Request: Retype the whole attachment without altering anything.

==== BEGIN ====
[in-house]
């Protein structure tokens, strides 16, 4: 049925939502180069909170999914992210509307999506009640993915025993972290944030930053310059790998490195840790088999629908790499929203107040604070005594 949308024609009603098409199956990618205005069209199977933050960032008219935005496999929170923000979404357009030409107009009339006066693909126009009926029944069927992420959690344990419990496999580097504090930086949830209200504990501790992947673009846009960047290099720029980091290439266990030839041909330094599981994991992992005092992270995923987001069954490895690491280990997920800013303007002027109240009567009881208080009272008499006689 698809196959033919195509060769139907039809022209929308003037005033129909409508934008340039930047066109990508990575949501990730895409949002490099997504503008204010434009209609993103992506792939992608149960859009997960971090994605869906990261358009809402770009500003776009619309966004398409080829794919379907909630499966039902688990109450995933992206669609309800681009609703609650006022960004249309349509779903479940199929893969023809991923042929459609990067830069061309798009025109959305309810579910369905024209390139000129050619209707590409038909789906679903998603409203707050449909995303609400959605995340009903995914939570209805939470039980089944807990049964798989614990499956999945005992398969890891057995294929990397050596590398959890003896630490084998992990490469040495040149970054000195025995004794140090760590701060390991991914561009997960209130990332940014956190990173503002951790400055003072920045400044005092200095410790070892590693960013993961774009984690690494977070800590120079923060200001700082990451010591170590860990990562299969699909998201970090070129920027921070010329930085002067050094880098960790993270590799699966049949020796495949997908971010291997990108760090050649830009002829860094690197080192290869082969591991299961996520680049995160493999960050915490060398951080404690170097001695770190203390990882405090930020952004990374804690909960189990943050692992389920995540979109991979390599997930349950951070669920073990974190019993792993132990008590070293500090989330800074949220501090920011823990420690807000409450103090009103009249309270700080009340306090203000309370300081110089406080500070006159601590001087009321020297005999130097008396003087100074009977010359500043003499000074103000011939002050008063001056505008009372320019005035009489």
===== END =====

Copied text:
[in-house]
């Protein structure tokens, strides 16, 4: 049925939502180069909170999914992210509307999506009640993915025993972290944030930053310059790998490195840790088999629908790499929203107040604070005594 949308024609009603098409199956990618205005069209199977933050960032008219935005496999929170923000979404357009030409107009009339006066693909126009009926029944069927992420959690344990419990496999580097504090930086949830209200504990501790992947673009846009960047290099720029980091290439266990030839041909330094599981994991992992005092992270995923987001069954490895690491280990997920800013303007002027109240009567009881208080009272008499006689 698809196959033919195509060769139907039809022209929308003037005033129909409508934008340039930047066109990508990575949501990730895409949002490099997504503008204010434009209609993103992506792939992608149960859009997960971090994605869906990261358009809402770009500003776009619309966004398409080829794919379907909630499966039902688990109450995933992206669609309800681009609703609650006022960004249309349509779903479940199929893969023809991923042929459609990067830069061309798009025109959305309810579910369905024209390139000129050619209707590409038909789906679903998603409203707050449909995303609400959605995340009903995914939570209805939470039980089944807990049964798989614990499956999945005992398969890891057995294929990397050596590398959890003896630490084998992990490469040495040149970054000195025995004794140090760590701060390991991914561009997960209130990332940014956190990173503002951790400055003072920045400044005092200095410790070892590693960013993961774009984690690494977070800590120079923060200001700082990451010591170590860990990562299969699909998201970090070129920027921070010329930085002067050094880098960790993270590799699966049949020796495949997908971010291997990108760090050649830009002829860094690197080192290869082969591991299961996520680049995160493999960050915490060398951080404690170097001695770190203390990882405090930020952004990374804690909960189990943050692992389920995540979109991979390599997930349950951070669920073990974190019993792993132990008590070293500090989330800074949220501090920011823990420690807000409450103090009103009249309270700080009340306090203000309370300081110089406080500070006159601590001087009321020297005999130097008396003087100074009977010359500043003499000074103000011939002050008063001056505008009372320019005035009489």